First, this exists in practice in one form which isn't very secure: “security questions”. The second password is (if the security questions are used as intended) something that is easily memorable, but that is known by other people.
There is no security reason not to have two passwords: one for daily use, and one (longer, non-memorable) for recovery. Indeed, this is a common practice in certain scenarios, such as:
- An enterprise setting where documents are encrypted with users' PGP keys, and also with an enterprise PGP key whose private part is kept in a safe and used only if no employee can be found to decrypt a document.
- Mobile phones or SIM cards, which have a PUK (often 8 random digits) which can be used if the regular PIN (user-chosen, usually 4 digits) has been forgotten (or more generally if the device has been locked due to 3 incorrect PIN attempts).
The reason this is not done for websites is that there is very little point. If a user wishes to have a recovery password in case they forget their regular password, they can already do this by writing down their regular password. Unlike the enterprise case above, where the regular password and the recovery password (or key) are held by different entities, there is no difference in who holds the passwords.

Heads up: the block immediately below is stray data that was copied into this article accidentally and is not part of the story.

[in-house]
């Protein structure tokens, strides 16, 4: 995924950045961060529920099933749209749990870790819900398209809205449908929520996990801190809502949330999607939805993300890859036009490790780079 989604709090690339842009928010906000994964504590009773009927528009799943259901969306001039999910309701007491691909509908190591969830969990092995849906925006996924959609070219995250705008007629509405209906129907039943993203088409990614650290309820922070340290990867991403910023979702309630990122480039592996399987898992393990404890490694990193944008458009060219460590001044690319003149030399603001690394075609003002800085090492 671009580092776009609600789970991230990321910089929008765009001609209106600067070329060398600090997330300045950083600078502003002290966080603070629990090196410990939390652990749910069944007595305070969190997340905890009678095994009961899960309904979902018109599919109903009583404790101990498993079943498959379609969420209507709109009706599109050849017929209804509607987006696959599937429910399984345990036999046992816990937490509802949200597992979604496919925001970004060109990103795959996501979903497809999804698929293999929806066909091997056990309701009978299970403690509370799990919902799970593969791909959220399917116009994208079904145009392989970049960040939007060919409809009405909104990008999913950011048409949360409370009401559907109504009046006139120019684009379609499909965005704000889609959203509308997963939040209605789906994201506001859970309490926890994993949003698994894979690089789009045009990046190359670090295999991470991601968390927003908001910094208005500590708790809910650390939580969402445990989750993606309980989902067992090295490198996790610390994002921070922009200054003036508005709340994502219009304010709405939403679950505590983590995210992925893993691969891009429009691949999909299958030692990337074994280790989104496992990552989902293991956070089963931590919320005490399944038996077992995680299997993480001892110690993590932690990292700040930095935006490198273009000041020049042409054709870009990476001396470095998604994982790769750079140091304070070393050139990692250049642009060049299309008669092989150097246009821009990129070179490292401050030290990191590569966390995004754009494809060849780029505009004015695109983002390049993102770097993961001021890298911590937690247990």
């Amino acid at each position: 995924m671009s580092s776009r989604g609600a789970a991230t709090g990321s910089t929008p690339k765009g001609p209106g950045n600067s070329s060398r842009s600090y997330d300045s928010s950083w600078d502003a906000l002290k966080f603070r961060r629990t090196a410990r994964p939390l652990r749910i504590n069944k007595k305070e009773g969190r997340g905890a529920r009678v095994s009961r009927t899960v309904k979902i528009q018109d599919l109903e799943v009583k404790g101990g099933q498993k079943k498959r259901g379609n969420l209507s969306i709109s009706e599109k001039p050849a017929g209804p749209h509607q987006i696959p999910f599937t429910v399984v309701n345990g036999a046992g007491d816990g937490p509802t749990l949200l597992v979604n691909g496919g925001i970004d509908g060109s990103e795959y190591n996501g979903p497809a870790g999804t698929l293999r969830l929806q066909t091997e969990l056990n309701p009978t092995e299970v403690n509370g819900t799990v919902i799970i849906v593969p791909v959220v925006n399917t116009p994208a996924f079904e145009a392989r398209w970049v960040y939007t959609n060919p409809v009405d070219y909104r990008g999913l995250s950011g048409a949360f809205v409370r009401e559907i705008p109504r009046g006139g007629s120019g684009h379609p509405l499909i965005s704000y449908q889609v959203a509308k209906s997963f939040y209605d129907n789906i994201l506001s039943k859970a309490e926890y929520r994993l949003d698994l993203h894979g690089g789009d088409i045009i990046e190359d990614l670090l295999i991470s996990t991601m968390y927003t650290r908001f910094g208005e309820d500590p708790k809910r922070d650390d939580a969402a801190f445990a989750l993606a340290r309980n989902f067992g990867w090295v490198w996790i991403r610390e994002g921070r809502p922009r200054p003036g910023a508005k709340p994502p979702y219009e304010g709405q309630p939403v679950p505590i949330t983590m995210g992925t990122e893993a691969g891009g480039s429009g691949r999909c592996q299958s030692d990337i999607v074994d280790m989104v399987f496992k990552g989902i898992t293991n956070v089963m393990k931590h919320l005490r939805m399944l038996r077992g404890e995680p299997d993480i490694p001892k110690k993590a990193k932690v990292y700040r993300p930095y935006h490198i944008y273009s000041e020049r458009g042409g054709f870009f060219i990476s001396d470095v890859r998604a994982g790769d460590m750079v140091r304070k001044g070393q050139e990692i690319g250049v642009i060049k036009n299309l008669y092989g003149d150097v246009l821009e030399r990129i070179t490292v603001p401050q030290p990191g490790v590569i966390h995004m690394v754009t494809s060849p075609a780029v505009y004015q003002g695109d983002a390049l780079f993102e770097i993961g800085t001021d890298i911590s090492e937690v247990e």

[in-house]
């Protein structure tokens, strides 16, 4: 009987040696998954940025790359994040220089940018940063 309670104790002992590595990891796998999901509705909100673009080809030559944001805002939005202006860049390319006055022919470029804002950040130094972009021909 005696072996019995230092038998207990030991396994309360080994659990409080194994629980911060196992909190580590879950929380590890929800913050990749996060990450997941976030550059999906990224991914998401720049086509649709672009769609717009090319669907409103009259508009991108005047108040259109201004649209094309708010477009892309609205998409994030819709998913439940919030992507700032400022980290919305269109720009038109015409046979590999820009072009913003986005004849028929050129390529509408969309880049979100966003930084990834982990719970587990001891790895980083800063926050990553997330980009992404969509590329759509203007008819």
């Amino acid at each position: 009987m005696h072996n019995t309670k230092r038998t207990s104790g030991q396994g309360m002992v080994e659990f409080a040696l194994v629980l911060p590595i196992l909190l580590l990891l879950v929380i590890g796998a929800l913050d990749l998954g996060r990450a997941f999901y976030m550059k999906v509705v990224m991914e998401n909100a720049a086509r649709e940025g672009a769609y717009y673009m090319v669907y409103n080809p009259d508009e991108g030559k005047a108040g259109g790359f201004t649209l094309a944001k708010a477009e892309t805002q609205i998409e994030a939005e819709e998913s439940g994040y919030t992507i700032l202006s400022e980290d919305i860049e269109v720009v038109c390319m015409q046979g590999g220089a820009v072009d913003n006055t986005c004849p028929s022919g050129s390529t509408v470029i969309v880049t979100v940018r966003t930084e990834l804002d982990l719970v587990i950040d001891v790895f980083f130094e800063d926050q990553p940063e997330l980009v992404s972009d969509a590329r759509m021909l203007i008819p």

You could follow the SIM card model and generate a long, random password that users could use for recovery. However, consider how would you communicate that password to users. You can display it on the site — and then most users would not pay attention to it and would therefore not have access to it when they're locked out. You can send it by email, in which case not only you depend on the email, but (unlike temporary password reset links, which are temporary), if the email is ever breached, so is the account, with immediate effect, and no need for the attacker to do any digging or to take any action on the site that would be logged.
Thus while dual password can work, it's an additional implementation effort and an additional attack surface for a very moderate benefit.
Furthermore, dual password would not eliminate the need for email as a recovery method. If the second password is forgotten as well, which is likely in practice,
you need the email recovery.
If you choose to allow a second password, don't do it in the form of security questions: they weaken security, unless they are combined with other forms of authentication (and even then it often doesn't work out well). And don't expect more than a tiny fraction of users to make effective use of it.